Wilde was deeply influenced by John Ruskin and Walter Pater. These two literary figures had published essays on the place of art in life. Wilde would later comment ironically on Pater’s depressive feelings: “Had he ever lived before?” he said upon news of Pater’s death. In Pater’s style, he said in The Portrait of Dorian Gray, “All art is in fact useless.” This comment had to be read in a literary sense because it embodied the ideology of “Art is for art’s sake” created by the philosopher Victor Cousin. In 1879, Wilde began lecturing on aestheticism in London.
The aestheticism introduced by the school of William Morris and Dante Gabriel Rosetti had gained a great place in English architecture. Wilde, England’s leading aesthetic artist, became one of the most prominent figures of his time. Nevertheless, he was occasionally ridiculed for his paradoxes and witty remarks.
Aestheticism in general was caricatured in Gilbert and Sullivan’s opera Patience (1881). While Patience was a great success in New York, Aestheticism was still a meaningless name in the rest of America. Richard D’Oyly Carte therefore invited Wilde to give a series of lectures in America. D’Oyly Carte believed that this trip would further increase the success of Patience. The trip began on January 3, 1882, when Wilde arrived in America aboard the SS Arizona. Although there is no evidence of this event, Wilde is rumored to have told a customs officer, “I have nothing to declare except my genius.”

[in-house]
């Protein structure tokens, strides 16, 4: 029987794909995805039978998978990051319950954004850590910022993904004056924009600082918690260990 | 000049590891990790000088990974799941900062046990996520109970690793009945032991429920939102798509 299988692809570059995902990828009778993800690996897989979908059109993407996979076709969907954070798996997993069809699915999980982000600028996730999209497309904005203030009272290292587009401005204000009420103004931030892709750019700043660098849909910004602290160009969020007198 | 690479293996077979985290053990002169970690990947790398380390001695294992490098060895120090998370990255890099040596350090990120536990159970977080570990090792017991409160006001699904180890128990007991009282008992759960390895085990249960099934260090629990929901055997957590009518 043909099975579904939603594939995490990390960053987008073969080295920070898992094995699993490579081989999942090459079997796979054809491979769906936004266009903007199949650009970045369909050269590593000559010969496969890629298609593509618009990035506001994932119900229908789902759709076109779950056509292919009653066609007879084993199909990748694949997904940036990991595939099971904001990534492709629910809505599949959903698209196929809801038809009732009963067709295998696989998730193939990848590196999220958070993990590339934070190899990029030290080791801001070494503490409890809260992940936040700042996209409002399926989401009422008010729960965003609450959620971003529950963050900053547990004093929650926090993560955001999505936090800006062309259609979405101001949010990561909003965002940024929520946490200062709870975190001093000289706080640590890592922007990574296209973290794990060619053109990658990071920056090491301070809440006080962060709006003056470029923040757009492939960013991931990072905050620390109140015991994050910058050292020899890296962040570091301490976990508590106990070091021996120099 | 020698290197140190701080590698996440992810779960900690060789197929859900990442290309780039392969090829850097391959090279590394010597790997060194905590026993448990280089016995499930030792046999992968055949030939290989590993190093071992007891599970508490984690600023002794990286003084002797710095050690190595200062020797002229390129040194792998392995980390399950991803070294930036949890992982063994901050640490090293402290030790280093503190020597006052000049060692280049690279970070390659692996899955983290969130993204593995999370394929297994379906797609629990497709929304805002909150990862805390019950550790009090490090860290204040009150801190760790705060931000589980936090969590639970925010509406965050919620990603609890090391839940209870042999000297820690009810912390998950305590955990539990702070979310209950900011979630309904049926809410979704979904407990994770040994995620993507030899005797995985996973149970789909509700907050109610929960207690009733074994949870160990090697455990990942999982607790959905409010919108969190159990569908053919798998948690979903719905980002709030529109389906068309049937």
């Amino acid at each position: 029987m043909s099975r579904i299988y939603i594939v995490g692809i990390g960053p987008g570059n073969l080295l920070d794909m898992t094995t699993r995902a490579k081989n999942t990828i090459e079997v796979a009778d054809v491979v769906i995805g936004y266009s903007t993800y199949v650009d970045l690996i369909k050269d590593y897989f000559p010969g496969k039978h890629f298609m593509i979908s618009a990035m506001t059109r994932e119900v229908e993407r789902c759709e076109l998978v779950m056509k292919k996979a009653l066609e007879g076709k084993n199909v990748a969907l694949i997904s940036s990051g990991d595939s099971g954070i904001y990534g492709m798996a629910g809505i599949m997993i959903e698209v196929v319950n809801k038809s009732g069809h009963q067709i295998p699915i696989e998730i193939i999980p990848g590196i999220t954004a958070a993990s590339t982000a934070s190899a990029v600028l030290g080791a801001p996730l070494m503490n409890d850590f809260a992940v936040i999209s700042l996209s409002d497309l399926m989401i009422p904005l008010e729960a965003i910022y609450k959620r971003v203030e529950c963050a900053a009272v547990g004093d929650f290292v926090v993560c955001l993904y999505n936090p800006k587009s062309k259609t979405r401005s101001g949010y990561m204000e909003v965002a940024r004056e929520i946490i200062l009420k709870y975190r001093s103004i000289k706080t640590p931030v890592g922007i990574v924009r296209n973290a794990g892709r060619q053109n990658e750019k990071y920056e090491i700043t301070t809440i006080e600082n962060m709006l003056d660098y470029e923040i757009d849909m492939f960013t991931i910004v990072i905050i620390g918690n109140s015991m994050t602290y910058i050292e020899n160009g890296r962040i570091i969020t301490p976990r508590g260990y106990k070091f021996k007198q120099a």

During his tour of America and Canada, Wilde was condemned by many town critics. The Wasp Wilde included in his newspaper a caricature that disparaged aestheticism.